In addition to playing in the wind ensemble and ceremonial band, I am a member of the woodwind quintet. We do primarily educational outreach, military ceremonies, and chamber recitals. This is one of my favorite aspects of the job! I currently serve as the band’s woodwind section leader, and it is my responsibility to schedule and run sectionals. There are also seasonal temporary groups for events like chamber series concerts and holiday caroling.
Do you pursue any teaching or performing beyond your job?
I personally have not since I spend most of my free time working with my husband testing equipment and taking product photos for his clarinet business, but many of my colleagues perform regularly in the Honolulu area. The number of outside teaching and performing opportunities will also depend on where you are stationed.
Share a favorite memory you have from your time with the band thus far.
Just one!? I relish every opportunity I get to teach or coach in this job, as that type of outreach was one of the main reasons I pursued this career. It was also an incredibly powerful experience playing for the Pearl Harbor anniversary ceremonies; particularly in the presence of World War II veterans, of whom there are so few still alive.
When you were an undergraduate, was a job with a military band your ultimate goal? If not, what led you to this career path?
I kept an open mind as an undergraduate and tried to prepare myself for any opportunity that might come along but, yes, I did always have the military in the back of my mind. I knew that I wanted to play, and the military was one of the more stable careers that would allow me to do that while serving my community and country. However, I chose to go to graduate school first and completed Master’s and Doctoral degrees in clarinet so that I would always have the option of teaching at a university.
Do you have any advice for clarinetists interested in military band positions?
Do not let basic training or the idea of being in the military put you off. Boot camp is temporary, and there is a really incredible job waiting for you on the other side. I love the people I work with and am so grateful for the opportunities and unique experiences I have had because of this career. Listen to recent recordings of the military ensembles. Start looking at old audition lists and learning those excerpts -- you will see much of the same material from list to list. Learn as much as you can about the program from the bands’ websites, and talk to people you or your teachers may know in the programs. Don’t be afraid to ask questions! If the military does become a serious consideration for you, look into the enlistment bonuses and student loan repayment programs that may be available to you.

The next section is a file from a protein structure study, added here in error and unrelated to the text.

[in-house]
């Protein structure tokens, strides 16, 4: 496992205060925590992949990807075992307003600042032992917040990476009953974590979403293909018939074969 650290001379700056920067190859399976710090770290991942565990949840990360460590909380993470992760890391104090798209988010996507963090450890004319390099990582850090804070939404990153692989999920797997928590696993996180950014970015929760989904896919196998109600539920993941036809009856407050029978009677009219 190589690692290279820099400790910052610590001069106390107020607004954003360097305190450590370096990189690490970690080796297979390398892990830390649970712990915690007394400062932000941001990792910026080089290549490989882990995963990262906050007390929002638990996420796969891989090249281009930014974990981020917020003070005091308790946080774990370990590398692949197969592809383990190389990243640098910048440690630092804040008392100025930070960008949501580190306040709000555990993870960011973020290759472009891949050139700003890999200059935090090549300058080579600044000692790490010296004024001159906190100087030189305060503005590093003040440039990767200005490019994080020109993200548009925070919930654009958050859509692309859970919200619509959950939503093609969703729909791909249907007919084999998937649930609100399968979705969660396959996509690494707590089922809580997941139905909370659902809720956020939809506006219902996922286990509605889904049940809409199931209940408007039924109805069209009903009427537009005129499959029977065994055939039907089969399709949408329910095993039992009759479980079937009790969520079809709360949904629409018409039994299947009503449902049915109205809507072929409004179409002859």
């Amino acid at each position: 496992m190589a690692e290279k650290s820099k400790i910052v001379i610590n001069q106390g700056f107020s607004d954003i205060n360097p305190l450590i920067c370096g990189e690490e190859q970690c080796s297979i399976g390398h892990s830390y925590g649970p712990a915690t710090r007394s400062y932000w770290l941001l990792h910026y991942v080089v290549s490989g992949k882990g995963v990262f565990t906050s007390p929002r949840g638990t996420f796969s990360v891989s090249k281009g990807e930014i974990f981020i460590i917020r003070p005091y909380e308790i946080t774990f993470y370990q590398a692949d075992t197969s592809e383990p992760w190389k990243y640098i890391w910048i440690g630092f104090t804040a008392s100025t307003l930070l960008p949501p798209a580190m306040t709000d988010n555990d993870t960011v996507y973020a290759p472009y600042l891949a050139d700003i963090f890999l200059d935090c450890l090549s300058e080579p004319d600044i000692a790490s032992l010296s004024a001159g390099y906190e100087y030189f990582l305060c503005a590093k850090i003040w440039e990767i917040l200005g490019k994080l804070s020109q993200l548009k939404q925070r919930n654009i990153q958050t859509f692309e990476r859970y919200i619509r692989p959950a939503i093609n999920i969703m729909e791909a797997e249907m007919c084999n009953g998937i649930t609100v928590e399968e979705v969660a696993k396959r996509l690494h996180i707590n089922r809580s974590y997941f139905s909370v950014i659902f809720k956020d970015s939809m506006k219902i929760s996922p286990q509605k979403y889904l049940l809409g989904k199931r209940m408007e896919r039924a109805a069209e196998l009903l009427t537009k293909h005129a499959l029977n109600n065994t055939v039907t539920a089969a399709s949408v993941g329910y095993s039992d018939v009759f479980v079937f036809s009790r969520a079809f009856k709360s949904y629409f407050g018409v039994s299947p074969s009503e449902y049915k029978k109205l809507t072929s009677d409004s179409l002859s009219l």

Do you have any tips for keeping in playing shape and continuing to improve during this time of social distancing?
In a lot of ways this time is a rare gift in that you have a chance to just be. Take some time to think about your own musical goals without the external pressure of deadlines and requirements. I have seen lots of resources circulating through social media such as the 100 Days of Practice Challenge, various warm-up and technique groups, virtual classes and lessons, etc. If these kinds of things are motivating for you, check some of them out! They are a great way to get back to fundamentals, especially if having the support of a group helps you. The clarinet community is, overall, a welcoming and kind group of people who just want to help each other become better musicians. You can also use this time to get more creative in your approach to music. Maybe try a new style, find ways of getting inspired outside of the practice room, do some virtual collaboration with friends. Take a deep breath, experiment a little, and see where your mind takes you. Remember why you became a musician in the first place, and see if you can find a way to help others through your art.